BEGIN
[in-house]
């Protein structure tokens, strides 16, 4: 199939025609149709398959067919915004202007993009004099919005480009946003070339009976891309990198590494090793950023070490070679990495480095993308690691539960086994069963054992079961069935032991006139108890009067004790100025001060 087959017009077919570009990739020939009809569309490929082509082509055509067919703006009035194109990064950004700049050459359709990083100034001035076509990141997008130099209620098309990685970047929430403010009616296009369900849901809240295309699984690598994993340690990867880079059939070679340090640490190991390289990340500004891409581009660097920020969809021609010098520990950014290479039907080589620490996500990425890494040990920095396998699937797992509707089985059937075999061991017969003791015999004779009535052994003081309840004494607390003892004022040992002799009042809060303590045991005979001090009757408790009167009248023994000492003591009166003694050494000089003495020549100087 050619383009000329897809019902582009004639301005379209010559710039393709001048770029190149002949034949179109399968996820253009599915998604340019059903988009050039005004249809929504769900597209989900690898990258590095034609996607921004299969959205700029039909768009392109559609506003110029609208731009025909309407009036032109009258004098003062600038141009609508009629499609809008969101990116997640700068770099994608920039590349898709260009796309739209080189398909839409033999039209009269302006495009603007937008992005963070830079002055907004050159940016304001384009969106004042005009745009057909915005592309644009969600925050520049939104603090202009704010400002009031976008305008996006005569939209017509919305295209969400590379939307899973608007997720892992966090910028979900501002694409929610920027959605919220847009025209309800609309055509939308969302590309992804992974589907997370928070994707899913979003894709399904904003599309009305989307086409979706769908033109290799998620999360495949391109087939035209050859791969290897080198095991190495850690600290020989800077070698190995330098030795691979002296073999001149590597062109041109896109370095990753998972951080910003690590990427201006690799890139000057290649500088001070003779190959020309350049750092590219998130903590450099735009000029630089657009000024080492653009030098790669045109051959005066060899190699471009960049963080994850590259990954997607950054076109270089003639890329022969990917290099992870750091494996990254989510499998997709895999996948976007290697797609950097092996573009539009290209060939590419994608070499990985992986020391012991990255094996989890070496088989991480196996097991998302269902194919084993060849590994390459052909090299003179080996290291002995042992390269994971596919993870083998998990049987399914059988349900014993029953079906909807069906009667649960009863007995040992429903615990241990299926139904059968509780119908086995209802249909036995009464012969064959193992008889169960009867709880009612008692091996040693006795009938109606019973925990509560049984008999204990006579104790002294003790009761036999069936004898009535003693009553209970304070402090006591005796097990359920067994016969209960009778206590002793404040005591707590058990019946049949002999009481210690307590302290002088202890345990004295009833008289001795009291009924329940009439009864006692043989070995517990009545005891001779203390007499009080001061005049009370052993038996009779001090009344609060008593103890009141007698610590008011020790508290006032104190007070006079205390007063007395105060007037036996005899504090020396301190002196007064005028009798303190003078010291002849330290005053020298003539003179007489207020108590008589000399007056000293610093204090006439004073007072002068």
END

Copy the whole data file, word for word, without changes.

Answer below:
[in-house]
């Protein structure tokens, strides 16, 4: 199939025609149709398959067919915004202007993009004099919005480009946003070339009976891309990198590494090793950023070490070679990495480095993308690691539960086994069963054992079961069935032991006139108890009067004790100025001060 087959017009077919570009990739020939009809569309490929082509082509055509067919703006009035194109990064950004700049050459359709990083100034001035076509990141997008130099209620098309990685970047929430403010009616296009369900849901809240295309699984690598994993340690990867880079059939070679340090640490190991390289990340500004891409581009660097920020969809021609010098520990950014290479039907080589620490996500990425890494040990920095396998699937797992509707089985059937075999061991017969003791015999004779009535052994003081309840004494607390003892004022040992002799009042809060303590045991005979001090009757408790009167009248023994000492003591009166003694050494000089003495020549100087 050619383009000329897809019902582009004639301005379209010559710039393709001048770029190149002949034949179109399968996820253009599915998604340019059903988009050039005004249809929504769900597209989900690898990258590095034609996607921004299969959205700029039909768009392109559609506003110029609208731009025909309407009036032109009258004098003062600038141009609508009629499609809008969101990116997640700068770099994608920039590349898709260009796309739209080189398909839409033999039209009269302006495009603007937008992005963070830079002055907004050159940016304001384009969106004042005009745009057909915005592309644009969600925050520049939104603090202009704010400002009031976008305008996006005569939209017509919305295209969400590379939307899973608007997720892992966090910028979900501002694409929610920027959605919220847009025209309800609309055509939308969302590309992804992974589907997370928070994707899913979003894709399904904003599309009305989307086409979706769908033109290799998620999360495949391109087939035209050859791969290897080198095991190495850690600290020989800077070698190995330098030795691979002296073999001149590597062109041109896109370095990753998972951080910003690590990427201006690799890139000057290649500088001070003779190959020309350049750092590219998130903590450099735009000029630089657009000024080492653009030098790669045109051959005066060899190699471009960049963080994850590259990954997607950054076109270089003639890329022969990917290099992870750091494996990254989510499998997709895999996948976007290697797609950097092996573009539009290209060939590419994608070499990985992986020391012991990255094996989890070496088989991480196996097991998302269902194919084993060849590994390459052909090299003179080996290291002995042992390269994971596919993870083998998990049987399914059988349900014993029953079906909807069906009667649960009863007995040992429903615990241990299926139904059968509780119908086995209802249909036995009464012969064959193992008889169960009867709880009612008692091996040693006795009938109606019973925990509560049984008999204990006579104790002294003790009761036999069936004898009535003693009553209970304070402090006591005796097990359920067994016969209960009778206590002793404040005591707590058990019946049949002999009481210690307590302290002088202890345990004295009833008289001795009291009924329940009439009864006692043989070995517990009545005891001779203390007499009080001061005049009370052993038996009779001090009344609060008593103890009141007698610590008011020790508290006032104190007070006079205390007063007395105060007037036996005899504090020396301190002196007064005028009798303190003078010291002849330290005053020298003539003179007489207020108590008589000399007056000293610093204090006439004073007072002068």